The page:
Withdrawal from the convention in an environment where femicides and violence against women are on the rise will encourage more violence. What comes next might be Law No. 6284 on the Protection of the Family and Prevention of Violence Against Women. No step back from democratic rights will be surprising anymore.
Hope for economic reform lasted 4 months
In fact, we should have been suspicious when Erdoğan started to praise Berat Albayrak’s achievements in the economy again, saying that he was targeted simply because he was his son-in-law. (Albayrak resigned from his seat as the Treasury and Finance Minister last year, days after Naci Ağbal was appointed as the Central Bank governor). We should have understood it when the president changed the head of TÜİK, the official statistics institute, once again over news reports by the Yeni Şafak and Sabah newspapers. Only few of us were suspicious when the government established a separate committee for price stability in its “economic reform package” announced on March 12, respite it is a task of the Central Bank.
Still, no one would guess that Erdoğan would dismiss Naci Ağbal, one of his most trusted conservative bureaucrats, respectively the undersecretary of finance, the Finance Minister, the lawmaker, the chair of the Strategy and Budget office of the president and finally the Central Bank governor, on the same day with a critical newspaper headline.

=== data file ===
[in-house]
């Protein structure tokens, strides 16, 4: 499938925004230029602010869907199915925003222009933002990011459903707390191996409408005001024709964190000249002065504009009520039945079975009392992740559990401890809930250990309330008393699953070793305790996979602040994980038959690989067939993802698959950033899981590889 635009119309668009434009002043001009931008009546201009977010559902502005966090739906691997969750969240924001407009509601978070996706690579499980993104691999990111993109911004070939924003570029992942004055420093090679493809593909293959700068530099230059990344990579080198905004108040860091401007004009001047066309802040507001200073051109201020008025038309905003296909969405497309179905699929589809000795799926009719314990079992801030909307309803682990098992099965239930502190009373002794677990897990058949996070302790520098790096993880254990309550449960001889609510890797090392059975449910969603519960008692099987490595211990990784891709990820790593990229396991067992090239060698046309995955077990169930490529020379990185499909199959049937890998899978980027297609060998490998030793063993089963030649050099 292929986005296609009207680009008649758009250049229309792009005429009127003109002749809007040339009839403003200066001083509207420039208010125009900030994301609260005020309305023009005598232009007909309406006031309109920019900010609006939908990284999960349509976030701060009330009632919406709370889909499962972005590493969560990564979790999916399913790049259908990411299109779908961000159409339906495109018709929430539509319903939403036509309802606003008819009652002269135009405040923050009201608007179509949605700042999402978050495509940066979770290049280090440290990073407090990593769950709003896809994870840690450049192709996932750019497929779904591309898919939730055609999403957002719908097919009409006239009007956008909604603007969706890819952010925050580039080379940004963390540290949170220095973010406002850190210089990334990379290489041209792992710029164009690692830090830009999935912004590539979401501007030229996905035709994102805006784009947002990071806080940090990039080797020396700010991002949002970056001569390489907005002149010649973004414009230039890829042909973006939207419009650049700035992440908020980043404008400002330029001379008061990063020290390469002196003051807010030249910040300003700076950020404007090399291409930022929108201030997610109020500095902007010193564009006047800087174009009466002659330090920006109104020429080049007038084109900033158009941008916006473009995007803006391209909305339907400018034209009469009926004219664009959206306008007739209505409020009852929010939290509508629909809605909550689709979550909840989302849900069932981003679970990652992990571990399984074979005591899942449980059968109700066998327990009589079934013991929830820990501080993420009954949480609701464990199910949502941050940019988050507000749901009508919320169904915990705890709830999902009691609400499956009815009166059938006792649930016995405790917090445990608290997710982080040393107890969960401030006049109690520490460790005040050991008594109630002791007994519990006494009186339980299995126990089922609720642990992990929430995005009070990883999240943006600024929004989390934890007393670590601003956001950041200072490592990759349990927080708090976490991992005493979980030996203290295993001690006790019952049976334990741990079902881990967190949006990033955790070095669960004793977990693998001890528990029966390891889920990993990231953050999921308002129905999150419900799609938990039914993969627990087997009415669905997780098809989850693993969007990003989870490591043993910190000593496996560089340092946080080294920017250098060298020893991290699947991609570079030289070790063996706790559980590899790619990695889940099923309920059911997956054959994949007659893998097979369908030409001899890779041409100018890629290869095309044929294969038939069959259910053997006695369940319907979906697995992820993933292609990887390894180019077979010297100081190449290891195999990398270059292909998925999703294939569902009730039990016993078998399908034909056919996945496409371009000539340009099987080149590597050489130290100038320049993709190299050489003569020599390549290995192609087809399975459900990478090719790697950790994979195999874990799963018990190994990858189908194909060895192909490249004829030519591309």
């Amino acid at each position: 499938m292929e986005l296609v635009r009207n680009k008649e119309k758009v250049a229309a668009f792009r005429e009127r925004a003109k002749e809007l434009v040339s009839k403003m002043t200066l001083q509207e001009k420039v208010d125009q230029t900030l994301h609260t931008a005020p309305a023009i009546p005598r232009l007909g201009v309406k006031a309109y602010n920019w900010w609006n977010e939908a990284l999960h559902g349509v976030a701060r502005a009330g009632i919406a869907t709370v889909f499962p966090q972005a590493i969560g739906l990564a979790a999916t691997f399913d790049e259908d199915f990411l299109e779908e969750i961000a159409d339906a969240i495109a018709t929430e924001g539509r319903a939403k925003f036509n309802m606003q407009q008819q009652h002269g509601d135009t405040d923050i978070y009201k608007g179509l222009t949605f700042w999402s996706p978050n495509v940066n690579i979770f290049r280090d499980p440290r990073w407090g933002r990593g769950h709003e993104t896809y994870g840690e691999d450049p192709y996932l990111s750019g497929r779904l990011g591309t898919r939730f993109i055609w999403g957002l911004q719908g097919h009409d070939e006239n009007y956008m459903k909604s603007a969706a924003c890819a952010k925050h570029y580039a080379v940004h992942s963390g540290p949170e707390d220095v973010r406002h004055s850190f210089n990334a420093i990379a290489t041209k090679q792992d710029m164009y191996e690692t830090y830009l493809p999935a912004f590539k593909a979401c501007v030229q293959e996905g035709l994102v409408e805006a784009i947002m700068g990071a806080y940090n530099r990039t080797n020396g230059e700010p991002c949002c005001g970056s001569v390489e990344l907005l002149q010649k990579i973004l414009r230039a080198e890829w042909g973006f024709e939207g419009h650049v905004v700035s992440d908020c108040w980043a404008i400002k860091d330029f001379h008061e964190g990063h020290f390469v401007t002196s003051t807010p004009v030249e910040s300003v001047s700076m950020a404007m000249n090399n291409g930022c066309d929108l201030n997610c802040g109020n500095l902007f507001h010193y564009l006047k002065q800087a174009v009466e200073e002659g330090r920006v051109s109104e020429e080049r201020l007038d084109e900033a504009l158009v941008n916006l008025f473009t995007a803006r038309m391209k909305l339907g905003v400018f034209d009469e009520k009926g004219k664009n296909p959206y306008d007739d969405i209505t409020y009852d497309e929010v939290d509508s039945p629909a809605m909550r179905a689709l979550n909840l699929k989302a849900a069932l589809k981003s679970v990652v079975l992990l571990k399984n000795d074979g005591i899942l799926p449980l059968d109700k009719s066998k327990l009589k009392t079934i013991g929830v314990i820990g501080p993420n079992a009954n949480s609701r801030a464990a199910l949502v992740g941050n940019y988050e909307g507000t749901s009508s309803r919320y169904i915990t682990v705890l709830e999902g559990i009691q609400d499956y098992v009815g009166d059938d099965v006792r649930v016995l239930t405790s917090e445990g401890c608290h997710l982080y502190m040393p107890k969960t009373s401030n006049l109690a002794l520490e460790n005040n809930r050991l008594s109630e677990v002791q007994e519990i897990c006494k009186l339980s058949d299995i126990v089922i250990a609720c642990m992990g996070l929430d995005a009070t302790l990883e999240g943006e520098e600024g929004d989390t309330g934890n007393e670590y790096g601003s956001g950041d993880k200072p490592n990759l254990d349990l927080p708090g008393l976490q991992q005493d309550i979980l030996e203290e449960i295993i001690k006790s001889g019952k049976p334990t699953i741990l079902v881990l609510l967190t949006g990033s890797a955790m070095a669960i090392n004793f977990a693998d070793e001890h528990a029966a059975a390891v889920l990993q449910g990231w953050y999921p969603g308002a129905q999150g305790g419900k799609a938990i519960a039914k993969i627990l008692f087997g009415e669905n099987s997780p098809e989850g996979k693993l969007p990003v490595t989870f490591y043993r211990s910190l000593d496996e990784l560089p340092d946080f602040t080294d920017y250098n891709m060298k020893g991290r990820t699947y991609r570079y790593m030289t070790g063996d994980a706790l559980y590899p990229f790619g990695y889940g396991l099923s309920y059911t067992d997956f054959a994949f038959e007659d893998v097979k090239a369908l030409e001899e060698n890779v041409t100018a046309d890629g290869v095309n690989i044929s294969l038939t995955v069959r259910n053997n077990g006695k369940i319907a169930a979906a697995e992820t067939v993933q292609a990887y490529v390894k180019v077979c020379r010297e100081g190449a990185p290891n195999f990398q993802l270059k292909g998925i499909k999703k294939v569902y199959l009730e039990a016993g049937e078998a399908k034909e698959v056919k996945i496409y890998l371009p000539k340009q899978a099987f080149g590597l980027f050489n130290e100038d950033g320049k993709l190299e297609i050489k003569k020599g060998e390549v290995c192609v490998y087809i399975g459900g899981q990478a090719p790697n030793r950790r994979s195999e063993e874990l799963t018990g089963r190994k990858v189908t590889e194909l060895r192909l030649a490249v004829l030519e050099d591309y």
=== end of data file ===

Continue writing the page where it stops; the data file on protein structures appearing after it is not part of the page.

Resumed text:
Erdoğan’s economic reform rhetoric lasted only four months, so did the so-called independence of the Central Bank.
Kavcıoğlu’s Ph.D. thesis supervisor was Erişah Arıcan, a powerful figure at Turkey’s giant Wealth Fund. Former media reports said he was also the thesis supervisor of Bilal Erdoğan, the president’s son. It was also reported that Arıcan had “trimmed” the recent “reform package.”
So what’s next? Just connect the dots and you will find it.
Issue not limited to the HDP
The issue was not only the about of the stripping of Ömer Faruk Gergerlioğlu’s status as a lawmaker or the shutdown case against the HDP. Yes, these were among the demands of MHP chair Devlet Bahçeli before the 18 March congress of his party. It is not a coincidence that Bahçeli got what he wanted about the HDP and reassured in his congress speech that “the election will be held in 2023 [on the scheduled date] and our candidate [for the presidency] is Erdoğan”.
But there is more. Only hours before the president annulled the Istanbul Convention and changed the governor of the Central Bank, the Gezi Park, the heart of the anti-government protests in 2013, was taken from the administration of the opposition’s Istanbul Metropolitan Municipality and handed to the Sultan Beyazıt Foundation, which is close to the government.
Erdogan is taking back whatever is deemed “compromise” by his grassroots voters.
It is possible to see the defeat of his AKP in the local elections in 2019 as a turning point and developments show that he dares anything just to prevent any further losses.